Death, graveyard, cross
The stork had given her shelter to the day of her death. I sang at her funeral," said the Wind, "as I had sung at her father's; I know where his grave is, and her grave, but no one else knows.
Now there are new times, changed times. The old highway is lost in the fields, old cemeteries have been made into new roads, and soon the steam engine, with its row of cars, will come to rush over the forgotten graves of unknown ancestors. Whew, whew, whew! On, on!
After a sleepless night spent in talking about their boy, the drummer and his wife had finally fallen asleep, for they knew that wherever he was God's hand was protecting him. And the father dreamed that the war was over, that the soldiers came home, and Peter was wearing a silver cross on his breast; but the mother dreamed that she walked into the church and looked at the painted pictures and the carved angels with the gilded hair and that her own dear boy, her heart's Golden Treasure, stood among the angels clad in white, and sang as sweetly as surely only the angels can sing, and was carried up into the sunshine with them, nodding tenderly to his mother.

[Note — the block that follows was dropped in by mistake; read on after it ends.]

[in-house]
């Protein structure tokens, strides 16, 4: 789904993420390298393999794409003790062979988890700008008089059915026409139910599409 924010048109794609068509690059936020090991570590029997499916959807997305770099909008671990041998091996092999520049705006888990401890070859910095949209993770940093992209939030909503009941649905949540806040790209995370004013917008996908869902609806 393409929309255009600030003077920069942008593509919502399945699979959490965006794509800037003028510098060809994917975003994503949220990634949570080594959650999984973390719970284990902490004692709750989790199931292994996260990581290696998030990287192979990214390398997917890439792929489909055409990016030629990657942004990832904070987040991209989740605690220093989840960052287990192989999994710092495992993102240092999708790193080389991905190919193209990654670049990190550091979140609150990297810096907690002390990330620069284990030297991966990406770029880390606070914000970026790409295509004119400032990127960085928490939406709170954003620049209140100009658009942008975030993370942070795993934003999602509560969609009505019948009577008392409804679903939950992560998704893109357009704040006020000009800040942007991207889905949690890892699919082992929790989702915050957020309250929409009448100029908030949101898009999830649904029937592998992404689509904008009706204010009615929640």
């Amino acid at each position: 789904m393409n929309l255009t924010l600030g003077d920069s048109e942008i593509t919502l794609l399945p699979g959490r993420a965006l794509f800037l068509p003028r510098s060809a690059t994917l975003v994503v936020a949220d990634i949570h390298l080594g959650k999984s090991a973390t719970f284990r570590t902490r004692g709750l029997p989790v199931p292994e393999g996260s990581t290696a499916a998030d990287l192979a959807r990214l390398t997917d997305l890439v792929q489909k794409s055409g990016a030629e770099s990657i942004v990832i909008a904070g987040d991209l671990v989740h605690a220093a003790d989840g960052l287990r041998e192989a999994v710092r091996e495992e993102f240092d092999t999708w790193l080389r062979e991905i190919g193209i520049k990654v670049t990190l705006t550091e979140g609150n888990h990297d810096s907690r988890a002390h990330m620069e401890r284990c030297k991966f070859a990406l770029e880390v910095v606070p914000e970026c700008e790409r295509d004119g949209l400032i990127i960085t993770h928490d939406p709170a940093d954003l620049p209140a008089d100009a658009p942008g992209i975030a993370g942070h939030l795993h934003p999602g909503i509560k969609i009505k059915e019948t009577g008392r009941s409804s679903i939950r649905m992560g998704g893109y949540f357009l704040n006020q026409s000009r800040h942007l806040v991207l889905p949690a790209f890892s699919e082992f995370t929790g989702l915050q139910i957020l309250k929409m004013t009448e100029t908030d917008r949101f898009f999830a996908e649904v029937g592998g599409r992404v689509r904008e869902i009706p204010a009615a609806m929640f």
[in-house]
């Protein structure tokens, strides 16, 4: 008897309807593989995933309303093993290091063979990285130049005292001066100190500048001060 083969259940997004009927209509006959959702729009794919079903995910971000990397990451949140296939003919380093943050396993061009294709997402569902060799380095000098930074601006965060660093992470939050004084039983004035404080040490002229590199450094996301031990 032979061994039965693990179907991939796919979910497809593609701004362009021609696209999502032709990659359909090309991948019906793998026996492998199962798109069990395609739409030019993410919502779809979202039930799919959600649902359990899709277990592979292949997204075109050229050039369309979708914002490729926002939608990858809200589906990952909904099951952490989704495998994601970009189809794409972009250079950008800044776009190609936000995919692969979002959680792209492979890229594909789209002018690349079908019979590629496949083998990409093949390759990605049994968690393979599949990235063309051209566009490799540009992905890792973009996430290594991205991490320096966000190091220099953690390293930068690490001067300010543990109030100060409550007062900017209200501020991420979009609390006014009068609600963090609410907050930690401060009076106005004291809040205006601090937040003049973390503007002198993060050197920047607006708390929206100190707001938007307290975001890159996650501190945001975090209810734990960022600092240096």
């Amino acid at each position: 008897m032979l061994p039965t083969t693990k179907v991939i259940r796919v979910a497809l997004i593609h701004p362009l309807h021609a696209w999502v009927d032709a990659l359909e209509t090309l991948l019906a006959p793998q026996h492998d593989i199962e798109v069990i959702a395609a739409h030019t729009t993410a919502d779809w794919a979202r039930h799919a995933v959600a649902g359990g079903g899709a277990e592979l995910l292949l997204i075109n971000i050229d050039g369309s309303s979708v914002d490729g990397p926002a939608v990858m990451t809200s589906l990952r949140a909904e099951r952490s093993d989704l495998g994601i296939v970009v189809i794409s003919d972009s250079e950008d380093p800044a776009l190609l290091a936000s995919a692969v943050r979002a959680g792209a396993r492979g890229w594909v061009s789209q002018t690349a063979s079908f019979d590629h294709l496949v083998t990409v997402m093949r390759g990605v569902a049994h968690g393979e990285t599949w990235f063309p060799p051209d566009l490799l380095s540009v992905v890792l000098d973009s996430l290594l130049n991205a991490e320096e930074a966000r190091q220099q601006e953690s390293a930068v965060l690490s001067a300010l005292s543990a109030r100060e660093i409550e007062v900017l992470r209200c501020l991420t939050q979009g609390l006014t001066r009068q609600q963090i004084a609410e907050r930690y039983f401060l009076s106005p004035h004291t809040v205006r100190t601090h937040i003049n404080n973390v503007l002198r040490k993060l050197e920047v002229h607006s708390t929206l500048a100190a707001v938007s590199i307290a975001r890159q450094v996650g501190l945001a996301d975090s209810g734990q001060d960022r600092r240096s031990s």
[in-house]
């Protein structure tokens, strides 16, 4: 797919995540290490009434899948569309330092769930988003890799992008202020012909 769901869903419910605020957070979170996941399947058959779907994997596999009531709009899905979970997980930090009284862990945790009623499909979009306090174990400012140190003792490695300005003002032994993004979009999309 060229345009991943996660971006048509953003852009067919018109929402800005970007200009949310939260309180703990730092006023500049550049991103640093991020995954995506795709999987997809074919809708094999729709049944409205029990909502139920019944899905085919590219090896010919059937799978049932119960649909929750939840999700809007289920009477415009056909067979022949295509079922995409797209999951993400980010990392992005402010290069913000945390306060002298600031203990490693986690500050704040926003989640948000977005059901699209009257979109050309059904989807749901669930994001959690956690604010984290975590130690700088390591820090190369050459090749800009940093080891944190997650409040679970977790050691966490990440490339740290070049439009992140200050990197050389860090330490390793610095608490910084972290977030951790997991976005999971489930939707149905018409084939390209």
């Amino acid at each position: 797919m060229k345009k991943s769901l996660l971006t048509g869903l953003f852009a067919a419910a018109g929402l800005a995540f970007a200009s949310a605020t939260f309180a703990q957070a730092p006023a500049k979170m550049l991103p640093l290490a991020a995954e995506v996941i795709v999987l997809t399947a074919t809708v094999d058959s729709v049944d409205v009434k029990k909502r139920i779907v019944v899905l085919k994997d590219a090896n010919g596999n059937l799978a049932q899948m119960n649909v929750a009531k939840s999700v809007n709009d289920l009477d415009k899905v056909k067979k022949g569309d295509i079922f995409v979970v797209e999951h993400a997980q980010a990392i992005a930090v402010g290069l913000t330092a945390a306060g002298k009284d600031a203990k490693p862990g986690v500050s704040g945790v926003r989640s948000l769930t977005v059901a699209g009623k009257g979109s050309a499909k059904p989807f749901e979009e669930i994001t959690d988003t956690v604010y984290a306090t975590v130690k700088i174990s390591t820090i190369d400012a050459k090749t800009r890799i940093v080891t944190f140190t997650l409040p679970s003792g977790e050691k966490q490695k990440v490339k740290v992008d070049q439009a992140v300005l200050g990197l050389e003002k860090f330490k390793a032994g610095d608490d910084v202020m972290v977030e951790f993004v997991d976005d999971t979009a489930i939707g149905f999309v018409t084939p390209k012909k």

"My Golden Treasure!" she cried, and awoke in the same instant. "Now I know that our Lord has taken him!" Then she folded her hands, leaned her head against the cotton bed curtain, and wept. "Where has he found rest? In the wide common grave they dig for so many of the brave dead, or in the deep waters of the marsh? No one will know his grave! No holy words will be read over it!" Silently the Lord's Prayer passed over her lips; her head drooped in fatigue, and she fell asleep.